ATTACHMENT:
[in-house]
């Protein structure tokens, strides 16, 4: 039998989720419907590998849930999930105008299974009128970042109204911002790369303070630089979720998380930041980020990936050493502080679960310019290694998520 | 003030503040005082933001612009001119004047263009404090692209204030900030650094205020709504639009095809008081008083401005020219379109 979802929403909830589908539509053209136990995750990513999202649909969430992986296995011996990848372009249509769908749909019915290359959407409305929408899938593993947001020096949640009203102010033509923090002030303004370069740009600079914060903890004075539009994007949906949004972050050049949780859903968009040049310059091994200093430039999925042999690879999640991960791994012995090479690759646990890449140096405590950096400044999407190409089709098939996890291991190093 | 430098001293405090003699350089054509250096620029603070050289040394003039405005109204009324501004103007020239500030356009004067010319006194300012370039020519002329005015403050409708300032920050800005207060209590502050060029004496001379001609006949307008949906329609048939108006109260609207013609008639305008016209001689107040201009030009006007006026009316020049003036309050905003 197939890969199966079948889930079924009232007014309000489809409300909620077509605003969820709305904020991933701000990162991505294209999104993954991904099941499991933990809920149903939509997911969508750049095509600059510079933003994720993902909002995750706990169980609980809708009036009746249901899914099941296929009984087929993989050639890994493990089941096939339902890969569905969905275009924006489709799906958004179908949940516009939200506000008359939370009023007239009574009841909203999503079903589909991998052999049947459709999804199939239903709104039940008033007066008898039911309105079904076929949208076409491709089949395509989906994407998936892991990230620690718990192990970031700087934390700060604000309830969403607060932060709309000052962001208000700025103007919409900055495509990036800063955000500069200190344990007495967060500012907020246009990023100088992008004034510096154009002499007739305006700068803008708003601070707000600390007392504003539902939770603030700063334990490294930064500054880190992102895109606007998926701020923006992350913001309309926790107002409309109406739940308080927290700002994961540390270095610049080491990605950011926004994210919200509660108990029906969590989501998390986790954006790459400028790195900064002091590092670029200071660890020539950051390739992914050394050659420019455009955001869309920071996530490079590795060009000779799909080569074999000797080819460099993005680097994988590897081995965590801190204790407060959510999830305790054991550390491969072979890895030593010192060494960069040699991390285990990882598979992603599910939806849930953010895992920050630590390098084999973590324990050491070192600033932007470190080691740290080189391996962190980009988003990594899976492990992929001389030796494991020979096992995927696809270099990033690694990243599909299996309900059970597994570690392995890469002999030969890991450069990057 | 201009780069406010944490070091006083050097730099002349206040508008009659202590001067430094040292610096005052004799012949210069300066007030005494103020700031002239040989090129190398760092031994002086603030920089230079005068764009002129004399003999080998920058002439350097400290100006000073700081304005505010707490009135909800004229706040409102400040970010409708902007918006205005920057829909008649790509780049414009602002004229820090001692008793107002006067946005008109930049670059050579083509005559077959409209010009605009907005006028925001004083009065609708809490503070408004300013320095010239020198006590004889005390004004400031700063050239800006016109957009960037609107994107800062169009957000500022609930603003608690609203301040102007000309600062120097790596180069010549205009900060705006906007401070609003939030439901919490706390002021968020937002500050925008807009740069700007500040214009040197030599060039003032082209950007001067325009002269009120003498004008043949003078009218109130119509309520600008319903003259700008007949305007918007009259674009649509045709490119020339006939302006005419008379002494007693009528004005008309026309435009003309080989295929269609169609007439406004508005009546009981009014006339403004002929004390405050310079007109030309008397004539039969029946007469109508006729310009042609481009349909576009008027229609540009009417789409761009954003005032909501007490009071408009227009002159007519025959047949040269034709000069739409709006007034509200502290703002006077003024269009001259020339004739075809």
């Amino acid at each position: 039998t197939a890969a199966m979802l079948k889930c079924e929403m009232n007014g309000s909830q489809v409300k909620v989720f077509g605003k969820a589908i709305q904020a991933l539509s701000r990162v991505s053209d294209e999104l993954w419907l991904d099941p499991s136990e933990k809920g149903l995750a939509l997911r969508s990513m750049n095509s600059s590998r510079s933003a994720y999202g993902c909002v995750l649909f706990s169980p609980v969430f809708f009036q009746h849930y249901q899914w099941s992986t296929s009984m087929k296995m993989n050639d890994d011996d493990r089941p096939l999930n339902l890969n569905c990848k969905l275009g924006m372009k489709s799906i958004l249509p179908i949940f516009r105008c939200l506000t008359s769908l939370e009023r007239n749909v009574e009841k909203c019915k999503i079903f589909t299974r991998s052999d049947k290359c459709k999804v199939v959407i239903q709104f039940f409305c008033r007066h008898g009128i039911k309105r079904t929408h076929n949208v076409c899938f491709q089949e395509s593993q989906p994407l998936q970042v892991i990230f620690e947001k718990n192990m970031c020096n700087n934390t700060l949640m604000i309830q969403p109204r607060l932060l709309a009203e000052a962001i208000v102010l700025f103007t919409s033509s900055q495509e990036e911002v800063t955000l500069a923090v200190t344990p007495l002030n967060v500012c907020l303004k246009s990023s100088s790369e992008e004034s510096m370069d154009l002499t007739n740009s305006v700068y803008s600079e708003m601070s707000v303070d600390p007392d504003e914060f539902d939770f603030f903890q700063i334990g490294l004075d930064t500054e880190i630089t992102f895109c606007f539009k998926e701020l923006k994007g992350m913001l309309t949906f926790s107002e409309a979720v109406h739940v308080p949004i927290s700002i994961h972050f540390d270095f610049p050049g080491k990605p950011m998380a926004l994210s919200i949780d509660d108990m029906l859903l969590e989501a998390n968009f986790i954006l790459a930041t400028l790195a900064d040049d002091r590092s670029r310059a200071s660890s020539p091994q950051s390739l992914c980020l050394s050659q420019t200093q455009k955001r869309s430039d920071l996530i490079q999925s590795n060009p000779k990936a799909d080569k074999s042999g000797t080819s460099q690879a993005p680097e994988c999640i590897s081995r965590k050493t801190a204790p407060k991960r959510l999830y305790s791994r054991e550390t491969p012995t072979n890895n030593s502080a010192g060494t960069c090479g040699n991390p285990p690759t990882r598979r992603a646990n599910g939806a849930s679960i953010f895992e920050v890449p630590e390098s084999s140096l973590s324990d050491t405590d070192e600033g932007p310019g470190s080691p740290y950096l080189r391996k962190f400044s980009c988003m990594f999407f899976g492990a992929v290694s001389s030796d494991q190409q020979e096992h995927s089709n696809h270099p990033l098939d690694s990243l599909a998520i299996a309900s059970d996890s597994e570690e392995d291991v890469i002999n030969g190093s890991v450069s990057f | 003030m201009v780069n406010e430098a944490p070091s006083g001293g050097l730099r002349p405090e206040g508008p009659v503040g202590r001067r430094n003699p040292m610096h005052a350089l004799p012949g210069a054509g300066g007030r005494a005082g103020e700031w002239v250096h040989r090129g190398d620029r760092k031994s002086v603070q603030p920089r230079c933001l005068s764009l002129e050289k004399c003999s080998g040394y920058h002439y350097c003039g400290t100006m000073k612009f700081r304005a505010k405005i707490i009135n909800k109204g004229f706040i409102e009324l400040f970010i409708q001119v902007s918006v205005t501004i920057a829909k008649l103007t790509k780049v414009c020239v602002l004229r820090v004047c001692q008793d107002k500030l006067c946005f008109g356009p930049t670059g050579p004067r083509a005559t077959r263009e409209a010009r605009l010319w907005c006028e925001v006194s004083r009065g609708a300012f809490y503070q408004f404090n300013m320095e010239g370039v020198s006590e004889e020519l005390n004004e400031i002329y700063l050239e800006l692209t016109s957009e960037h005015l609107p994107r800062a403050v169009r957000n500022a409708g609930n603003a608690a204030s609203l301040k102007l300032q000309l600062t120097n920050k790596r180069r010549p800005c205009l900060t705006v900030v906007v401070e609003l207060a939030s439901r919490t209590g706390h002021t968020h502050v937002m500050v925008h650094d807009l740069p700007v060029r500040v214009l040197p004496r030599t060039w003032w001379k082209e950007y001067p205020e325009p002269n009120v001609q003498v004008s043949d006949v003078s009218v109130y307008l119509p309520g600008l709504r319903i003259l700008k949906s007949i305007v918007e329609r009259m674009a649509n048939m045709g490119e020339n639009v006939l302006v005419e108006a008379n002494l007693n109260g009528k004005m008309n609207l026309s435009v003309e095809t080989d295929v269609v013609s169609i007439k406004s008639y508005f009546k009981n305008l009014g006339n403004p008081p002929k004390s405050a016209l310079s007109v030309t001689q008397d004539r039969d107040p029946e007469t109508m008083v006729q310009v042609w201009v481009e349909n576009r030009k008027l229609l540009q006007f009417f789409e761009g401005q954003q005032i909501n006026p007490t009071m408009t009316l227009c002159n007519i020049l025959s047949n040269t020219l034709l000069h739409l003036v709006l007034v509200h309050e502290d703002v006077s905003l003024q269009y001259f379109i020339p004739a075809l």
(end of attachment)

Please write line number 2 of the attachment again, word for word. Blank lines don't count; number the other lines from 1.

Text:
């Protein structure tokens, strides 16, 4: 039998989720419907590998849930999930105008299974009128970042109204911002790369303070630089979720998380930041980020990936050493502080679960310019290694998520 | 003030503040005082933001612009001119004047263009404090692209204030900030650094205020709504639009095809008081008083401005020219379109 979802929403909830589908539509053209136990995750990513999202649909969430992986296995011996990848372009249509769908749909019915290359959407409305929408899938593993947001020096949640009203102010033509923090002030303004370069740009600079914060903890004075539009994007949906949004972050050049949780859903968009040049310059091994200093430039999925042999690879999640991960791994012995090479690759646990890449140096405590950096400044999407190409089709098939996890291991190093 | 430098001293405090003699350089054509250096620029603070050289040394003039405005109204009324501004103007020239500030356009004067010319006194300012370039020519002329005015403050409708300032920050800005207060209590502050060029004496001379001609006949307008949906329609048939108006109260609207013609008639305008016209001689107040201009030009006007006026009316020049003036309050905003 197939890969199966079948889930079924009232007014309000489809409300909620077509605003969820709305904020991933701000990162991505294209999104993954991904099941499991933990809920149903939509997911969508750049095509600059510079933003994720993902909002995750706990169980609980809708009036009746249901899914099941296929009984087929993989050639890994493990089941096939339902890969569905969905275009924006489709799906958004179908949940516009939200506000008359939370009023007239009574009841909203999503079903589909991998052999049947459709999804199939239903709104039940008033007066008898039911309105079904076929949208076409491709089949395509989906994407998936892991990230620690718990192990970031700087934390700060604000309830969403607060932060709309000052962001208000700025103007919409900055495509990036800063955000500069200190344990007495967060500012907020246009990023100088992008004034510096154009002499007739305006700068803008708003601070707000600390007392504003539902939770603030700063334990490294930064500054880190992102895109606007998926701020923006992350913001309309926790107002409309109406739940308080927290700002994961540390270095610049080491990605950011926004994210919200509660108990029906969590989501998390986790954006790459400028790195900064002091590092670029200071660890020539950051390739992914050394050659420019455009955001869309920071996530490079590795060009000779799909080569074999000797080819460099993005680097994988590897081995965590801190204790407060959510999830305790054991550390491969072979890895030593010192060494960069040699991390285990990882598979992603599910939806849930953010895992920050630590390098084999973590324990050491070192600033932007470190080691740290080189391996962190980009988003990594899976492990992929001389030796494991020979096992995927696809270099990033690694990243599909299996309900059970597994570690392995890469002999030969890991450069990057 | 201009780069406010944490070091006083050097730099002349206040508008009659202590001067430094040292610096005052004799012949210069300066007030005494103020700031002239040989090129190398760092031994002086603030920089230079005068764009002129004399003999080998920058002439350097400290100006000073700081304005505010707490009135909800004229706040409102400040970010409708902007918006205005920057829909008649790509780049414009602002004229820090001692008793107002006067946005008109930049670059050579083509005559077959409209010009605009907005006028925001004083009065609708809490503070408004300013320095010239020198006590004889005390004004400031700063050239800006016109957009960037609107994107800062169009957000500022609930603003608690609203301040102007000309600062120097790596180069010549205009900060705006906007401070609003939030439901919490706390002021968020937002500050925008807009740069700007500040214009040197030599060039003032082209950007001067325009002269009120003498004008043949003078009218109130119509309520600008319903003259700008007949305007918007009259674009649509045709490119020339006939302006005419008379002494007693009528004005008309026309435009003309080989295929269609169609007439406004508005009546009981009014006339403004002929004390405050310079007109030309008397004539039969029946007469109508006729310009042609481009349909576009008027229609540009009417789409761009954003005032909501007490009071408009227009002159007519025959047949040269034709000069739409709006007034509200502290703002006077003024269009001259020339004739075809």